How do you bring ideas to life?
Whichever project I start, I know that the first thing I need is some kind of validation. I’ve done too many projects where I haven’t spent the time in the start to validating whether people actually wanted the product or not.
When commencing a new project I often get filled with energy and just want to get going, but I’ve learned from bitter experience that I need some sort of validation before I start.
If it does seem like there’s a need for whatever project I’m doing, I try to get an MVP of it up and running as soon as humanly possible, so I can get people to start using it from the very start. Getting feedback from people is crucial when developing a product and to get people to use your product it needs to exist, so getting an MVP up and running is a big priority.
What’s one trend that excites you?
AI finally seems to have come to a point where it’s beginning to be useful. It’s super interesting and somewhat scary. Lately, I’ve been trying some of the AI writers out there and they’re surprisingly good. I’ve tried them out in relation to writing a blog post. They’re not quite there yet, but very close.
What is one habit of yours that makes you more productive as an entrepreneur?
When I was younger I’d often work late nights on projects, which would lead me to sleep horribly and become very unproductive the day after. Now I’m in my thirties and I’ve kind of realized that projects are more like a marathon and less like a sprint and if you start sprinting in a marathon, there’s little chance that you’ll finish it.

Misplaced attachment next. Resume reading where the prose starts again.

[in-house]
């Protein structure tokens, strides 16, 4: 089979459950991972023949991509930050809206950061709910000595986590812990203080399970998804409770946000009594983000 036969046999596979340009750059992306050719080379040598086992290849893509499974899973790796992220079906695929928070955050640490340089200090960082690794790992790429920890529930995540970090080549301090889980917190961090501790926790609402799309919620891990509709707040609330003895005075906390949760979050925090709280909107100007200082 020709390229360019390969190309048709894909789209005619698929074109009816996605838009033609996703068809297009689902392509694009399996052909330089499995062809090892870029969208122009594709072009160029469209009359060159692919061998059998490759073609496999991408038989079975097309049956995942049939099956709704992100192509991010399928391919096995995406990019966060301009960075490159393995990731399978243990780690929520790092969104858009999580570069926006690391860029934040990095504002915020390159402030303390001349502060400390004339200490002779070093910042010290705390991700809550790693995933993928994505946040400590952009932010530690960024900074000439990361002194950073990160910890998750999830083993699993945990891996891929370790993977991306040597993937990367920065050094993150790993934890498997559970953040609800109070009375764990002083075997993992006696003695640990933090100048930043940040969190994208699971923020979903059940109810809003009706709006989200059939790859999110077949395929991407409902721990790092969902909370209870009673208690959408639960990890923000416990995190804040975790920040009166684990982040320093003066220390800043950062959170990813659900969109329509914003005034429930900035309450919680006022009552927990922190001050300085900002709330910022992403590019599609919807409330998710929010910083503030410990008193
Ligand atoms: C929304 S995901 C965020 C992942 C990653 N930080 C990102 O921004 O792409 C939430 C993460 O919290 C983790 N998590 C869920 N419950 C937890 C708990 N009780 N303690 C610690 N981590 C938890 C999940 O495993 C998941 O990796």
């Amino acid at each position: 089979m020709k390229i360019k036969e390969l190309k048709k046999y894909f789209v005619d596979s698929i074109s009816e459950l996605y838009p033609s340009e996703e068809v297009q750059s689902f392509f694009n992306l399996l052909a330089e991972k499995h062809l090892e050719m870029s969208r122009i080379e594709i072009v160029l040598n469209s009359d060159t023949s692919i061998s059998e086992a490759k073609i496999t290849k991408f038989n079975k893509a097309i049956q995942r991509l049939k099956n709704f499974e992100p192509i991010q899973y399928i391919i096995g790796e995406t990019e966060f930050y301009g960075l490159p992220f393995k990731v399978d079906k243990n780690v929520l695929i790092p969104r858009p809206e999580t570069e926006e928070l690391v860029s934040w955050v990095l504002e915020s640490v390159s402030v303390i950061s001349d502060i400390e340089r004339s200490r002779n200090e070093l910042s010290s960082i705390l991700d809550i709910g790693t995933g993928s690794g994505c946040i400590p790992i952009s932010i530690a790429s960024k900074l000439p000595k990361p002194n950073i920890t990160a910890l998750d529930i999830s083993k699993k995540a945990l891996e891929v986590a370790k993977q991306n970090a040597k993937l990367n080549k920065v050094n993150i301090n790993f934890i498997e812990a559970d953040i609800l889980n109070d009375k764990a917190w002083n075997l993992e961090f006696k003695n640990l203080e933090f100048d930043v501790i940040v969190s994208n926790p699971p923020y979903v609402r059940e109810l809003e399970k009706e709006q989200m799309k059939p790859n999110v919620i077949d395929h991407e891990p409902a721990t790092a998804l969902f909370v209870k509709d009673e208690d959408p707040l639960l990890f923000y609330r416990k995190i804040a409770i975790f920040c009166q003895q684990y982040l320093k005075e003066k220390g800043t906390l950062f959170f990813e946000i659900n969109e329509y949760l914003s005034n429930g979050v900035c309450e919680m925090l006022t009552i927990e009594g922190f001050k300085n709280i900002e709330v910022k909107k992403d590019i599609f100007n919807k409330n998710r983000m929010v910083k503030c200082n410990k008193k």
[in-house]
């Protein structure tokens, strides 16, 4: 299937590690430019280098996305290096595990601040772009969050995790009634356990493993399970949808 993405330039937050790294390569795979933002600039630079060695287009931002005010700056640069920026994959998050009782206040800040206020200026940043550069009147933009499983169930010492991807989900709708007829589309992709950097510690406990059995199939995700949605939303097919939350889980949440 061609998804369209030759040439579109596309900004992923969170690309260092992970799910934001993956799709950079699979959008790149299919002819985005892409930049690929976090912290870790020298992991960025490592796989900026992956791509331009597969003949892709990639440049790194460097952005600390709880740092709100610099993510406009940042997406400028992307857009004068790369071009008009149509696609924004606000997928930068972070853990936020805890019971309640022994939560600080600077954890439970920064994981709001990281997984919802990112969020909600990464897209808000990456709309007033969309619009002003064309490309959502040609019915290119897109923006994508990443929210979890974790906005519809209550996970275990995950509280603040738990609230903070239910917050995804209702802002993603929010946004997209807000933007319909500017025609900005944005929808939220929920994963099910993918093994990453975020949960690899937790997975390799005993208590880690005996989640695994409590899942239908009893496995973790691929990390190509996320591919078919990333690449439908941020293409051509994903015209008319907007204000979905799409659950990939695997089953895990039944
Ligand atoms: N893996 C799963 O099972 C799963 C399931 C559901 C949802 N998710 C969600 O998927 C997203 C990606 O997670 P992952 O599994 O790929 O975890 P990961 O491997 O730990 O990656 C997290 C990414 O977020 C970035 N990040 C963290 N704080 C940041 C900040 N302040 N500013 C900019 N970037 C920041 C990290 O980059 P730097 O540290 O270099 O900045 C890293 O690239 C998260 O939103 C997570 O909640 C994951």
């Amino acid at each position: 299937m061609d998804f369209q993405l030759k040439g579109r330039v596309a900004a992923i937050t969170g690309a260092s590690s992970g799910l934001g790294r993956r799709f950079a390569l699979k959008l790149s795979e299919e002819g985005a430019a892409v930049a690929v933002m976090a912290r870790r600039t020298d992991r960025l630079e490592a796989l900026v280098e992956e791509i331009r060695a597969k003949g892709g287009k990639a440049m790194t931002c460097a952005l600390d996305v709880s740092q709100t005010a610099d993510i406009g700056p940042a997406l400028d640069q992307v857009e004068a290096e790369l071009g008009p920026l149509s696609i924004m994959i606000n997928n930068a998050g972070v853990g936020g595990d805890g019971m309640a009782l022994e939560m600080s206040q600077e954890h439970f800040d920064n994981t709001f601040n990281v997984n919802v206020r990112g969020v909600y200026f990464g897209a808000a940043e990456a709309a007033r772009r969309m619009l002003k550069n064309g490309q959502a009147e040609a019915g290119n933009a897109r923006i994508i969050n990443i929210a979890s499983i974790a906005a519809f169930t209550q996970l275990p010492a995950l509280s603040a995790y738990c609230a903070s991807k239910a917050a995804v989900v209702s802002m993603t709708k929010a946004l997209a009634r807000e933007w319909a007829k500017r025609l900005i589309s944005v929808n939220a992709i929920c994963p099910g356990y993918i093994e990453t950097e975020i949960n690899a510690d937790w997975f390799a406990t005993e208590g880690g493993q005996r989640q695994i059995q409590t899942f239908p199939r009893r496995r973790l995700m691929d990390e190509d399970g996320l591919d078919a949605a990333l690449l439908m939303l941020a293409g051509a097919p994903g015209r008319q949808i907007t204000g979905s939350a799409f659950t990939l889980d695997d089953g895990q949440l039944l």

It might be boring advice, but getting a good night’s sleep and forgetting about work when the day is over has been working wonders for me in relation to being continually productive.
What advice would you give your younger self?
Your first product or startup won’t make you a millionaire, but there’s no chance people will like what you’re doing unless you give it all you’ve got.
Tell us something that’s true that almost nobody agrees with you on.
It’s impossible to deliver 8 productive hours a day. I don’t know if nobody will agree on that, but employers certainly might and society seems to be set up like that.